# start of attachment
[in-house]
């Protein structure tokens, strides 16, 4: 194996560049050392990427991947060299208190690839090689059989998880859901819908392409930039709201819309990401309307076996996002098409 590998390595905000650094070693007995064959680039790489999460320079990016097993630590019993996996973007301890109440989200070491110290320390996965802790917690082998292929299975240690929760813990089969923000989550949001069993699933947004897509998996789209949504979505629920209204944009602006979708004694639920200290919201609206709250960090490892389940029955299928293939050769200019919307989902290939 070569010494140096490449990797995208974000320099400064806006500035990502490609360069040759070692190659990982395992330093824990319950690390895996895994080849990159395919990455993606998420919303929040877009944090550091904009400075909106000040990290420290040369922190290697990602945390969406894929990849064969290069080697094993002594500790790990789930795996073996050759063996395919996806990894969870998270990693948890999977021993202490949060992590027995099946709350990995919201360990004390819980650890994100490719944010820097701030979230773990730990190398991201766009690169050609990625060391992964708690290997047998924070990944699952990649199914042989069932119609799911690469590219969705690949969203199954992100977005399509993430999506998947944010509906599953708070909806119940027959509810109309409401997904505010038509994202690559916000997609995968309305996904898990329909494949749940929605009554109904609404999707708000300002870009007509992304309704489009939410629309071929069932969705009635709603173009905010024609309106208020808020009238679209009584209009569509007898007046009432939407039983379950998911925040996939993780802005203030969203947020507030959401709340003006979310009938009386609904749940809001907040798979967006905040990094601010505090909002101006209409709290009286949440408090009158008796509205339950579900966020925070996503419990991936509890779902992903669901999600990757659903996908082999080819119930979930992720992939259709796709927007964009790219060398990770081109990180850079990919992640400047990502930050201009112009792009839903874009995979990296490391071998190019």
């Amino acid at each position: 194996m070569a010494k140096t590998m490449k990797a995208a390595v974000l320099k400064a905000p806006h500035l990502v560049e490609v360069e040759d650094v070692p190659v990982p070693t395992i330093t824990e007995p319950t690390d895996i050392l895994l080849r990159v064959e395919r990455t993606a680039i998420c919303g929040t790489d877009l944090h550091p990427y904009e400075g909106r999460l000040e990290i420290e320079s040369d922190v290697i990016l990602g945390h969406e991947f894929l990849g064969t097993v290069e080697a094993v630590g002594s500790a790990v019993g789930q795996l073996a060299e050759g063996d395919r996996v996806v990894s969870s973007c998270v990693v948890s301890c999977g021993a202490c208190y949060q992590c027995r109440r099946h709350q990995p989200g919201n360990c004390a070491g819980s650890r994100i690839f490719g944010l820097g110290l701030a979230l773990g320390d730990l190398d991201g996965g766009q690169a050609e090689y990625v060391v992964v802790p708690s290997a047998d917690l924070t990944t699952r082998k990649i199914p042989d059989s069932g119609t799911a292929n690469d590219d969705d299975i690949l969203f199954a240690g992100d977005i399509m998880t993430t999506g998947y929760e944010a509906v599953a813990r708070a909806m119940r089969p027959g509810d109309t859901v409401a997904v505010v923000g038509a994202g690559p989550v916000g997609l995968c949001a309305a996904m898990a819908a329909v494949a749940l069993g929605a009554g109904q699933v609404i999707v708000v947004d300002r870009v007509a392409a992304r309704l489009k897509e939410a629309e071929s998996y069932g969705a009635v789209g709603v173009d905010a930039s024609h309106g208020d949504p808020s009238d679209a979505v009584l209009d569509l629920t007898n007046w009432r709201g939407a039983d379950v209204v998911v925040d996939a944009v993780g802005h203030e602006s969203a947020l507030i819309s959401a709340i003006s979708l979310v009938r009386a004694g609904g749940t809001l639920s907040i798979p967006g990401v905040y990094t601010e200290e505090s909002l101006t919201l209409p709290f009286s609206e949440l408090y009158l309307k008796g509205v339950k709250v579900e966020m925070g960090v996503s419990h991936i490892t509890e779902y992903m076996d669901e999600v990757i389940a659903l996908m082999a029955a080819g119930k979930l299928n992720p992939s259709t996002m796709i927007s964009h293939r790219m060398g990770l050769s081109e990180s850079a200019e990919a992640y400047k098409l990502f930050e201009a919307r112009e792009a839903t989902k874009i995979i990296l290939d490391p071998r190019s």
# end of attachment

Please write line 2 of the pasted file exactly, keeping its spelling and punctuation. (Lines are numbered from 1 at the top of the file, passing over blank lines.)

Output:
């Protein structure tokens, strides 16, 4: 194996560049050392990427991947060299208190690839090689059989998880859901819908392409930039709201819309990401309307076996996002098409 590998390595905000650094070693007995064959680039790489999460320079990016097993630590019993996996973007301890109440989200070491110290320390996965802790917690082998292929299975240690929760813990089969923000989550949001069993699933947004897509998996789209949504979505629920209204944009602006979708004694639920200290919201609206709250960090490892389940029955299928293939050769200019919307989902290939 070569010494140096490449990797995208974000320099400064806006500035990502490609360069040759070692190659990982395992330093824990319950690390895996895994080849990159395919990455993606998420919303929040877009944090550091904009400075909106000040990290420290040369922190290697990602945390969406894929990849064969290069080697094993002594500790790990789930795996073996050759063996395919996806990894969870998270990693948890999977021993202490949060992590027995099946709350990995919201360990004390819980650890994100490719944010820097701030979230773990730990190398991201766009690169050609990625060391992964708690290997047998924070990944699952990649199914042989069932119609799911690469590219969705690949969203199954992100977005399509993430999506998947944010509906599953708070909806119940027959509810109309409401997904505010038509994202690559916000997609995968309305996904898990329909494949749940929605009554109904609404999707708000300002870009007509992304309704489009939410629309071929069932969705009635709603173009905010024609309106208020808020009238679209009584209009569509007898007046009432939407039983379950998911925040996939993780802005203030969203947020507030959401709340003006979310009938009386609904749940809001907040798979967006905040990094601010505090909002101006209409709290009286949440408090009158008796509205339950579900966020925070996503419990991936509890779902992903669901999600990757659903996908082999080819119930979930992720992939259709796709927007964009790219060398990770081109990180850079990919992640400047990502930050201009112009792009839903874009995979990296490391071998190019």